The news that Southern Voice and David Atlanta are in receivership is gaining some wider attention among Atlanta media outlets.
Creative Loafing and the Atlanta Journal-Constitution both weighed in today, picking up the Gay City News article that was behind a post on this site on Monday.
A brief recap: The New York-based investment company that owns a majority stake in the publishers of Southern Voice and David Atlanta is in federal receivership and being sued by the Small Business Administration. The SBA may sell the media properties as its dissolves the assets of Avalon in the coming months (or years). It’s not really clear as officials from Avalon and Window Media aren’t commenting to media outlets.
The Loaf, itself tethered to a company that’s in a financial pickle, took a more somber tone in its coverage.
What does this mean for SoVo? Well, if anyone at the newspaper or its corporate offices had returned my several messages, I might have a better idea. Based on the GCN article, it seems likely that the weekly will soon be put up for sale. Newspapers rarely have any conventional assets; their only value typically is in their brand. In other words, they’re only worth anything if they continue publishing.
It’s our hope that SoVo is able to hang in there. Hey, we know what it’s like.
The AJC, also facing financial troubles, noted SoVo’s troubles in its Political Insider column by touching on the Loaf piece.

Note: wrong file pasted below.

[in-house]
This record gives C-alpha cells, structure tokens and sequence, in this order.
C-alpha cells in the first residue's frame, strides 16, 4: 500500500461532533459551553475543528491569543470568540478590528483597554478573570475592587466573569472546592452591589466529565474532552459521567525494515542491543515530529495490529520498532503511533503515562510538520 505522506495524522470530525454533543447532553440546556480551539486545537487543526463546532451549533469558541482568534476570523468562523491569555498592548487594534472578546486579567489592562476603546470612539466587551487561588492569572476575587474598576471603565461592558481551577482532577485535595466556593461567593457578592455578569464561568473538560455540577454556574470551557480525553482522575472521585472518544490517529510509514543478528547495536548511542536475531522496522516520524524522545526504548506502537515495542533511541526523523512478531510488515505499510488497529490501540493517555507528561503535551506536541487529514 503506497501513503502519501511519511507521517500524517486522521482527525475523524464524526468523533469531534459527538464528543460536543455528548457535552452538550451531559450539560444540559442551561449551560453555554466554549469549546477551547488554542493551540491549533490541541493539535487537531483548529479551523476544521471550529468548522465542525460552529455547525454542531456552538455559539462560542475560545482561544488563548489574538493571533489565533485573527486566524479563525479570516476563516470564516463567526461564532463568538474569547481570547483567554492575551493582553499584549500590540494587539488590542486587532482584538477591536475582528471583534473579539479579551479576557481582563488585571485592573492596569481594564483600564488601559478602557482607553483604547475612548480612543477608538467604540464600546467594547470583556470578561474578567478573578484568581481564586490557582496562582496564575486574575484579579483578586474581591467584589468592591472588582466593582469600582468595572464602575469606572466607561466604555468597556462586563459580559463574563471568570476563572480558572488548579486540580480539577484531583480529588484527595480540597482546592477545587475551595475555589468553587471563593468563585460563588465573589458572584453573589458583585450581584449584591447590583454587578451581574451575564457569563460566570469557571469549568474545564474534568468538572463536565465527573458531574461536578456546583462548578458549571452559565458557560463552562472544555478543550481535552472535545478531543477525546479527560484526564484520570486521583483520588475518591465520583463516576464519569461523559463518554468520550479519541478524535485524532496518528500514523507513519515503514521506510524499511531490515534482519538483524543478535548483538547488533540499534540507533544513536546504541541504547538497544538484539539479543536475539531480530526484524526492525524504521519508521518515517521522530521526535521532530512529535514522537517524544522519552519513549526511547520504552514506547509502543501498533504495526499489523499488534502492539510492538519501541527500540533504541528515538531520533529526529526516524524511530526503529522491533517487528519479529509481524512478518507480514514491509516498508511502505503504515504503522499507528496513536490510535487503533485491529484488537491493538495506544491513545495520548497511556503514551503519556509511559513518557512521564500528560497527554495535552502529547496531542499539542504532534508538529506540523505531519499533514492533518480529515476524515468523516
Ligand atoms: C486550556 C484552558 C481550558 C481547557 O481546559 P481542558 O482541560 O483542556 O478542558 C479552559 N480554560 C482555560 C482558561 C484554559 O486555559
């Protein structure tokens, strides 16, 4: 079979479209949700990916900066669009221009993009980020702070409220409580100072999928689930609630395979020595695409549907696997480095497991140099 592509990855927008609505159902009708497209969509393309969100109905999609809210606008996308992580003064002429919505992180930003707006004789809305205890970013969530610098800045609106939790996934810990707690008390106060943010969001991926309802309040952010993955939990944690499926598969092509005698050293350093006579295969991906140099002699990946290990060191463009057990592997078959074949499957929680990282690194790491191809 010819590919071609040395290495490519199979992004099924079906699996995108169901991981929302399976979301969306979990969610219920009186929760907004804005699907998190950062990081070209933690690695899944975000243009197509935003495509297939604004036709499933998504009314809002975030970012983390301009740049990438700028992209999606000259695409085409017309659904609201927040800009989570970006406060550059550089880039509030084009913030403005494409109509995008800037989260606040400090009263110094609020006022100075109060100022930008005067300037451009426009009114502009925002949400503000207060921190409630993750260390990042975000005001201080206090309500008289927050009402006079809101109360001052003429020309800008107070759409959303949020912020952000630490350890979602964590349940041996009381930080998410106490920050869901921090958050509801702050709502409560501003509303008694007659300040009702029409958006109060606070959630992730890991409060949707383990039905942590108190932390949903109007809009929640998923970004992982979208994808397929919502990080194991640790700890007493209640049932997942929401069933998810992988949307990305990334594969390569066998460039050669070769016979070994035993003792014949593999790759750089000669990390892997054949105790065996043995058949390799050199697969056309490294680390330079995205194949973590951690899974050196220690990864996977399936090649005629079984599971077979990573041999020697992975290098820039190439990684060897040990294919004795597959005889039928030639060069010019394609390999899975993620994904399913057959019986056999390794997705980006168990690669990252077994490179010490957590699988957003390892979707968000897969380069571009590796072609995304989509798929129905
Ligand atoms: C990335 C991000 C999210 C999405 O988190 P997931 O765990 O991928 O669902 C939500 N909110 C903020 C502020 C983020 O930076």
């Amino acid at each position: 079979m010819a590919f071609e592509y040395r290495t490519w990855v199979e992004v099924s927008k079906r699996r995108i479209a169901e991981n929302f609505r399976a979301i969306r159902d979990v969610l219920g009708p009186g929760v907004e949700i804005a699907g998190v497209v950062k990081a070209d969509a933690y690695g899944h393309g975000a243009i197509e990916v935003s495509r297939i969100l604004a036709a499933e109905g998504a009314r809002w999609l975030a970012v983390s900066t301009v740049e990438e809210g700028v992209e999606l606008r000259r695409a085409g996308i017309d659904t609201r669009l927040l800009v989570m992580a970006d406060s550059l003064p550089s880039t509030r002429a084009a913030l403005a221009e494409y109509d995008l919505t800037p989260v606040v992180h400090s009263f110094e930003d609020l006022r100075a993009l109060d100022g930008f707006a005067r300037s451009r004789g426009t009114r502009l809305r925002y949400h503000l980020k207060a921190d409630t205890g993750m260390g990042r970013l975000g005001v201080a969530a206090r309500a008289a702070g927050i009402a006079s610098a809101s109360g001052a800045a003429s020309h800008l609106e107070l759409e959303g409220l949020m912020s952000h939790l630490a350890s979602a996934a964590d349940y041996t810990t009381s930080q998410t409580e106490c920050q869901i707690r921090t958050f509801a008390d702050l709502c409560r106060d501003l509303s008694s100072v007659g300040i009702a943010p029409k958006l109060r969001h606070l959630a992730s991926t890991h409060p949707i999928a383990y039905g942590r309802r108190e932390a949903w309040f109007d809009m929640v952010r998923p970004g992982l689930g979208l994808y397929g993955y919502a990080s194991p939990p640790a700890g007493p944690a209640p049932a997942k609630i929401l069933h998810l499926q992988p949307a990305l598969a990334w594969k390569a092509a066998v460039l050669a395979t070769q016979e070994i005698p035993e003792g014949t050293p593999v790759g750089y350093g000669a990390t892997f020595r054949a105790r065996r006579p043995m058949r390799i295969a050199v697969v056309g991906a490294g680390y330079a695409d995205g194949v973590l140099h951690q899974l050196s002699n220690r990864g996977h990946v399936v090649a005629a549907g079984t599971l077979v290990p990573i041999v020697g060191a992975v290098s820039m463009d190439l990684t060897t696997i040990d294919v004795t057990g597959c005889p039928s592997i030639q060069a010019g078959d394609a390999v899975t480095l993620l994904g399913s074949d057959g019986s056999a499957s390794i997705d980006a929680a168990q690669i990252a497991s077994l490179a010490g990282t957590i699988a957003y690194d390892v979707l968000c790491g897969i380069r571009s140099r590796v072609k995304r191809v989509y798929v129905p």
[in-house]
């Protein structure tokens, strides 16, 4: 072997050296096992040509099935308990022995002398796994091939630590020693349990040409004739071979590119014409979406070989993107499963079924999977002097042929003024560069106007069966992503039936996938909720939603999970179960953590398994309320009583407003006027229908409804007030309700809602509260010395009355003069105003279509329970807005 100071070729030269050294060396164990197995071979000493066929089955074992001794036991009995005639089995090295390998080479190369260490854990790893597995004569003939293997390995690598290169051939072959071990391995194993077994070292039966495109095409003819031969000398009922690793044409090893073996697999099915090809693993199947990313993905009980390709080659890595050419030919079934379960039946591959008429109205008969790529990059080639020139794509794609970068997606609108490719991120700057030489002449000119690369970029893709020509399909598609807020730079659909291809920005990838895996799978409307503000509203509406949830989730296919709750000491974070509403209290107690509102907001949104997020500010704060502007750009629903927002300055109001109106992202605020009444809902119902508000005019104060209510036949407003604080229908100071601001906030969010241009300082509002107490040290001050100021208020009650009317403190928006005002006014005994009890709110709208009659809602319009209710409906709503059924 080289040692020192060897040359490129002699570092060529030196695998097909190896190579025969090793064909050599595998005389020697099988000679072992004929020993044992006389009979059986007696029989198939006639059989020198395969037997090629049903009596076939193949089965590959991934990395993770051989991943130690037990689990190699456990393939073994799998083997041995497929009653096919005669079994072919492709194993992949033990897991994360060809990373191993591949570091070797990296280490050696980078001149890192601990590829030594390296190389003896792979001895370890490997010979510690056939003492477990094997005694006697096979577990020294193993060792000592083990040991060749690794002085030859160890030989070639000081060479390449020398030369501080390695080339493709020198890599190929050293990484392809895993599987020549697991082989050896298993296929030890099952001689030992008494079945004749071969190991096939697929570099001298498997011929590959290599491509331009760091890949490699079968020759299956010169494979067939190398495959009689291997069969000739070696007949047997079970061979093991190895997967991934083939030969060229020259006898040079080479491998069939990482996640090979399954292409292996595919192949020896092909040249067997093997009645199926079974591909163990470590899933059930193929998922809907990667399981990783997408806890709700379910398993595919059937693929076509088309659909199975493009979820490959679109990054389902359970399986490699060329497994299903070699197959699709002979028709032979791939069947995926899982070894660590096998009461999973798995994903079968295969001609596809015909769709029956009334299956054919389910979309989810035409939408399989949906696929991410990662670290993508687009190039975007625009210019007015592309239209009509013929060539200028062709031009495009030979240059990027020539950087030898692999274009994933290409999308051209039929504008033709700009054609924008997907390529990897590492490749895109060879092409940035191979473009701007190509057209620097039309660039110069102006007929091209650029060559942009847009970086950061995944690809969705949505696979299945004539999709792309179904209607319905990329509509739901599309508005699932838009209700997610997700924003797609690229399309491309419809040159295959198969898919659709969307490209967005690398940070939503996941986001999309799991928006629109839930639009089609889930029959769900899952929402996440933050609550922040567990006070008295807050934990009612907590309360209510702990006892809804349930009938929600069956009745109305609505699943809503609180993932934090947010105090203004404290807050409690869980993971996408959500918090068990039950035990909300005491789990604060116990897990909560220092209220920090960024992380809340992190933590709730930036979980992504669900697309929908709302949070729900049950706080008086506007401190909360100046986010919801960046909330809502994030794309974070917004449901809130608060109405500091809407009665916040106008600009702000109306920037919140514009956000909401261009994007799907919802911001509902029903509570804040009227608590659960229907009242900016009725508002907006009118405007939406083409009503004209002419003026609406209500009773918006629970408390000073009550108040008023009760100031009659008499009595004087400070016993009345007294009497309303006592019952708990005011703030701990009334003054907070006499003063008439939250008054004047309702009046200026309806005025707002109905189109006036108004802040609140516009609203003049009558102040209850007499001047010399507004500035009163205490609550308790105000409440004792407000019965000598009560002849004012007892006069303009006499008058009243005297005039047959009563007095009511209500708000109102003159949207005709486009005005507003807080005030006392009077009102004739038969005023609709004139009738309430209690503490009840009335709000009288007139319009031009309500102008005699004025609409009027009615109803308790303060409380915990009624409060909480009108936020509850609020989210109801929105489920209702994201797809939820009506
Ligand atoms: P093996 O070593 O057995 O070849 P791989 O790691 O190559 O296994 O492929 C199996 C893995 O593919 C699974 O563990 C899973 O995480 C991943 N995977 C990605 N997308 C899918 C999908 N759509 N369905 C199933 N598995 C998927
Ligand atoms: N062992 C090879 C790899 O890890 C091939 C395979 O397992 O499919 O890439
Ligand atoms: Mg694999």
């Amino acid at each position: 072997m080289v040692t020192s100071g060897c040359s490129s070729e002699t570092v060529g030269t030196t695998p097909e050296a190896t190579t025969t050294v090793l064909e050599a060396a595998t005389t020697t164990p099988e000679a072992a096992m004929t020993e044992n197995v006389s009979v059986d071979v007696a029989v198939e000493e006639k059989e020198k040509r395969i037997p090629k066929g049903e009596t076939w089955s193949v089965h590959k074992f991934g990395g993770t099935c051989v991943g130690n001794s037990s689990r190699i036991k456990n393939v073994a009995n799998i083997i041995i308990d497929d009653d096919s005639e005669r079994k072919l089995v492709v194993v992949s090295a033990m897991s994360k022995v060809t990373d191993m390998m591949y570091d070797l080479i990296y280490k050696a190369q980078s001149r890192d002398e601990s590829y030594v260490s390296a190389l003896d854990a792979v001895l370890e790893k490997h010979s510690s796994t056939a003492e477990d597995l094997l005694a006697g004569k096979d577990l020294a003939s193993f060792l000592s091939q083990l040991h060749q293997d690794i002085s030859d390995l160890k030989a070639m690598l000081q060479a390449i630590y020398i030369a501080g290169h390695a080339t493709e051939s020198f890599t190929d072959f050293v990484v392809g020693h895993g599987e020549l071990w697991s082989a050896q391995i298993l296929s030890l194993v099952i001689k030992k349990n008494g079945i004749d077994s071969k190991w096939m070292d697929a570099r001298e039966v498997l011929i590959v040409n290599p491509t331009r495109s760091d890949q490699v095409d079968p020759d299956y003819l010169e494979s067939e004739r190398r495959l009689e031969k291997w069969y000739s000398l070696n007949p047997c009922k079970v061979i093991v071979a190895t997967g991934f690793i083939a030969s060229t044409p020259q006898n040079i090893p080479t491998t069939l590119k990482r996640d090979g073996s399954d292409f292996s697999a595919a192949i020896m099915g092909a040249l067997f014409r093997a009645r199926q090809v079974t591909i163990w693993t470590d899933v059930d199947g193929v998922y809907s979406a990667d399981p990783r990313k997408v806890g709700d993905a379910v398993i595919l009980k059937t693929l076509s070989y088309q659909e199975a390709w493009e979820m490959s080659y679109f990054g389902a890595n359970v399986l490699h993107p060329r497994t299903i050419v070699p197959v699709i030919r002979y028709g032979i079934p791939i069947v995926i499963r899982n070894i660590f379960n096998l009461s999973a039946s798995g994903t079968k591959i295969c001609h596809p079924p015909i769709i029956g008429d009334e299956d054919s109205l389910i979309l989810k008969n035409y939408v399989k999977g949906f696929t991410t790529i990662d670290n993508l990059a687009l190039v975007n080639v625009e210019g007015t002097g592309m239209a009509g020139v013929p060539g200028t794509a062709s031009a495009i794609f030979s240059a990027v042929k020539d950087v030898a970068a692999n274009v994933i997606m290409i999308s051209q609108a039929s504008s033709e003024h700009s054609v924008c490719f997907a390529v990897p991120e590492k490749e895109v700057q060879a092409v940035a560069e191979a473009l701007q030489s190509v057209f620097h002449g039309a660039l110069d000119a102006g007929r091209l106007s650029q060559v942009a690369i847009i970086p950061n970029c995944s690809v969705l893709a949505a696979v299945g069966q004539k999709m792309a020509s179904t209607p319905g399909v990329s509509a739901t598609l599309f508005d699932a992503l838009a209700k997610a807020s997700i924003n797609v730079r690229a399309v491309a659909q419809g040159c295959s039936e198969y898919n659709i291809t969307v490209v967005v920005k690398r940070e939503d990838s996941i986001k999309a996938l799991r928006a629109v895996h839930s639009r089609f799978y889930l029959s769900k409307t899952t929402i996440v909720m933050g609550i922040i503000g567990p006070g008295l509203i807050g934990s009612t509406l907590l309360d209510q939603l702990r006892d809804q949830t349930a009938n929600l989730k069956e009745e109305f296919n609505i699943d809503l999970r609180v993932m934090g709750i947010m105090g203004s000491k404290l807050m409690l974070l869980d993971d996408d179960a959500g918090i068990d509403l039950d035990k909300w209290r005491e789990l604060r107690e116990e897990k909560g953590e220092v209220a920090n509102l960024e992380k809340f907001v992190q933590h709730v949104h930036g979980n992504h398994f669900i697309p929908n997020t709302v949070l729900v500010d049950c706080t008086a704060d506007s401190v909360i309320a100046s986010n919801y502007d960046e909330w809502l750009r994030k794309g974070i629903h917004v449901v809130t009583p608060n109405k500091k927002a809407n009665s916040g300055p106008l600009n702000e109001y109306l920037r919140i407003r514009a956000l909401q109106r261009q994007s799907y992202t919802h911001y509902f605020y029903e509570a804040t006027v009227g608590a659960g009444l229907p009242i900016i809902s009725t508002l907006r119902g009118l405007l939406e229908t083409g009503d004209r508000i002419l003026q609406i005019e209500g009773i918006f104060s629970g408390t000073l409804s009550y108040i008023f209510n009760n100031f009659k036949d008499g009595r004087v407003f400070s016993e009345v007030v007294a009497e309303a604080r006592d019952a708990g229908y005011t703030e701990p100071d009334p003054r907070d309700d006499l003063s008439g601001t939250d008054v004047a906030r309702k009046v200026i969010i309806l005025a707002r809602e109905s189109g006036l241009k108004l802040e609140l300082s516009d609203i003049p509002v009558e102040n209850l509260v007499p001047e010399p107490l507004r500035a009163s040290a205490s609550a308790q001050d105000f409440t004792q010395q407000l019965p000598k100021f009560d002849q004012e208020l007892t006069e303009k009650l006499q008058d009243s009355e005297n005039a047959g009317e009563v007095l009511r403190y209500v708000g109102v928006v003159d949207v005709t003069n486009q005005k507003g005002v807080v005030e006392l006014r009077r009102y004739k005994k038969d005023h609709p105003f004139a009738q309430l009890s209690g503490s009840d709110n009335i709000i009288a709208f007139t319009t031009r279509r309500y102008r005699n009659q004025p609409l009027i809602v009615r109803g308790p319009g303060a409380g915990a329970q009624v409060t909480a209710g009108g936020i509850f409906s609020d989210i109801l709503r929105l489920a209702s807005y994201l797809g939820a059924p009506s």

Scott Henry of Creative Loafing has pointed one and all to a report from New York that the Southern Voice, an Atlanta weekly aimed at gays and lesbians, is in serious trouble:
The investment fund that owns the Washington Blade, the Southern Voice, Genre magazine, and other gay publications has been forced into receivership by the federal Small Business Administration (SBA), which will sell the fund’s assets and distribute the proceeds to investors.
Comments to the AJC post range from empathy to the plight of the newspaper industry overall to criticism of the paper’s management.
Here’s your newsflash: ALL newspapers are in trouble.
How do newspapers expect to survive when they give it away FREE online?
The paper began its decline when founder Chris Cash sold it. The paper lost its appeal and political importance. No one I know has made a point to pick one up SoVo in the longest time.
If it wasn’t for paying newspaper subscribers, there would be little if any news content on the Internet. If newspapers ever die, who will pay the reporters to gather and write the stuff you read on the Internet? The $300 a year I pay to subscribe to print editions of two daily newspapers is a small price to pay for everything on the Internet. All newspapers and news services should go to a fee for service for Internet readers.